Report Offers Recommendations for State to Address Projected ‘Surge in Seniors’
To help California handle an anticipated "surge of seniors," the state should consider basing its elder-care programs on "need instead of age," according to a report prepared by the University of California's California Policy Research Center, the AP/Contra Costa Times reports. Fernando Torres-Gil, professor of social welfare at the University of California-Los Angeles, said, "We question whether age is the appropriate criterion for allocating scarce resources and benefits when the older population will vary tremendously between those doing well physically and those doing poorly." During the next 40 years, the state is expected to experience a 172% increase in its number of seniors. Beginning in 2011, the senior population is expected to begin growing "dramatically," reaching 6.5 million by 2020; California currently has 3.5 million seniors. The biggest growth (a 200% increase) is expected to occur among seniors ages 85 and older, the AP/Times reports. The report, to be used by the state Health and Human Services Agency to develop a plan by 2003 that will manage the population boom, recommends that the state consider:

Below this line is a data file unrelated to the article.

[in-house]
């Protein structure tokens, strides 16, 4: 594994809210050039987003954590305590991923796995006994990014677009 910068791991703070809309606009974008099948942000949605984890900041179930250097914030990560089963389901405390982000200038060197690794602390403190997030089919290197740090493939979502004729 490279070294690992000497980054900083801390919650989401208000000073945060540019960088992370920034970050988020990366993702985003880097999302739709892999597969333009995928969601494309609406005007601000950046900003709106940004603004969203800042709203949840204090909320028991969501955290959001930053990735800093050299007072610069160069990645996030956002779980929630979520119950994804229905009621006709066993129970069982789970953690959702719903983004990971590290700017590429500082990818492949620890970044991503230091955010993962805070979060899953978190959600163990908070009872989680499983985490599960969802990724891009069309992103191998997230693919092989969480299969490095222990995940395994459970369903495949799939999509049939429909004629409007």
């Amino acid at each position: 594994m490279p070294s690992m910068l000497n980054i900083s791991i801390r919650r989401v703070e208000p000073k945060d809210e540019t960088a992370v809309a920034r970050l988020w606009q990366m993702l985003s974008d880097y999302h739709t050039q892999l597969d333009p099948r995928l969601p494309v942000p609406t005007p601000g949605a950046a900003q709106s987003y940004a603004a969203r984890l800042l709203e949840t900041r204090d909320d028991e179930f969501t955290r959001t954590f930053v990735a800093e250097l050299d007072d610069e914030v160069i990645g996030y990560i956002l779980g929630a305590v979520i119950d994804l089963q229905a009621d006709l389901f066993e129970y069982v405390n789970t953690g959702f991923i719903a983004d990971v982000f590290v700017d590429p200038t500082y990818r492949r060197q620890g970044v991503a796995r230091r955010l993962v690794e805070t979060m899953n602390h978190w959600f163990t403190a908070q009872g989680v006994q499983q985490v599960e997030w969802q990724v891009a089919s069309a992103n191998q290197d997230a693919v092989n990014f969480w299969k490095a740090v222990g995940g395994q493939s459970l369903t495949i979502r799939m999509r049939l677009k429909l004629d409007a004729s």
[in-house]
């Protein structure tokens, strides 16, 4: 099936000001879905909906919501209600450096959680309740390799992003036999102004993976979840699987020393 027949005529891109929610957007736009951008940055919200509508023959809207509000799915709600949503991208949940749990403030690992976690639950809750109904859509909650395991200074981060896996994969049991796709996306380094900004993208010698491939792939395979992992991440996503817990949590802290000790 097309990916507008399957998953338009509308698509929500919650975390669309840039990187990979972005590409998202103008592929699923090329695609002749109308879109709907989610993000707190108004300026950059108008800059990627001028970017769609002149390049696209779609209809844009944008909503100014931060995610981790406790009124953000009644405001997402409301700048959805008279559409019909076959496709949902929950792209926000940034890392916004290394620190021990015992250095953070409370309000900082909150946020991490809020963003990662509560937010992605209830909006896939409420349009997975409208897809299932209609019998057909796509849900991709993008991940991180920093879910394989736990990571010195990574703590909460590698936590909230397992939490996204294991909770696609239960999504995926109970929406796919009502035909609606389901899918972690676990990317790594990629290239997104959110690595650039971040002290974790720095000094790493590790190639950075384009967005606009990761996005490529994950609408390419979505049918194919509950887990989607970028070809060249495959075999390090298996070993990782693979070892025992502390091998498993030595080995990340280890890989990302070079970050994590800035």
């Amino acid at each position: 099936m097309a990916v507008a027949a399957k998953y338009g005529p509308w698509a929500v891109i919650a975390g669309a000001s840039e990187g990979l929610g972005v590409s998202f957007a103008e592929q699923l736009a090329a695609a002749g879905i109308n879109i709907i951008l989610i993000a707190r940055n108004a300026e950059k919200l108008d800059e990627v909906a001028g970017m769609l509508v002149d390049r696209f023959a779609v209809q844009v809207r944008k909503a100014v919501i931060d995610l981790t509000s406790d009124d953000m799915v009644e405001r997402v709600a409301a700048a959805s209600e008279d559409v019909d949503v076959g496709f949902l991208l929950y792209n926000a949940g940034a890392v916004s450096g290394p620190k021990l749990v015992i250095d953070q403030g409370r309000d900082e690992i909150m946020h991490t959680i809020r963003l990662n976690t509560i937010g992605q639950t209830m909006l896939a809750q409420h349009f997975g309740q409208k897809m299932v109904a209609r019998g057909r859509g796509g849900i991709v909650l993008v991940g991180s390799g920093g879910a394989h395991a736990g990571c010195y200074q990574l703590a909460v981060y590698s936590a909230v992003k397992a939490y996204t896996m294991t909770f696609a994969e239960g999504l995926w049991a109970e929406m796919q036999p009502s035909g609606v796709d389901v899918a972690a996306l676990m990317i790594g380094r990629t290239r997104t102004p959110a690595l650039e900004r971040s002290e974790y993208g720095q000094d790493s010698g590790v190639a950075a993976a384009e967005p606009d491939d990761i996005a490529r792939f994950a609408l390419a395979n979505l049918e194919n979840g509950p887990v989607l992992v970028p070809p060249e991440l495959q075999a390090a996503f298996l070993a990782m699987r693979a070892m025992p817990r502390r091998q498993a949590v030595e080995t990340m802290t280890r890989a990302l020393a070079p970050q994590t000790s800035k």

- Tax credits for employers who hire and retain seniors;
- College scholarships to assist seniors in preparing for new careers;
- Incentives for employers to provide employees with pensions;
- Low-interest loans for low-income seniors that would allow them to make modifications and repairs to their homes and continue living independently;
- Tax credits for those who build or rehabilitate housing for seniors;
- Construction standards for new homes that would make them adaptable for the elderly;
- An increased number of health workers trained to care for seniors;
- Community-based exercise and health promotion programs;
- Automobile innovations that would help the elderly, such as night-vision windshields, "smart cruse controls" and on-board navigation systems.
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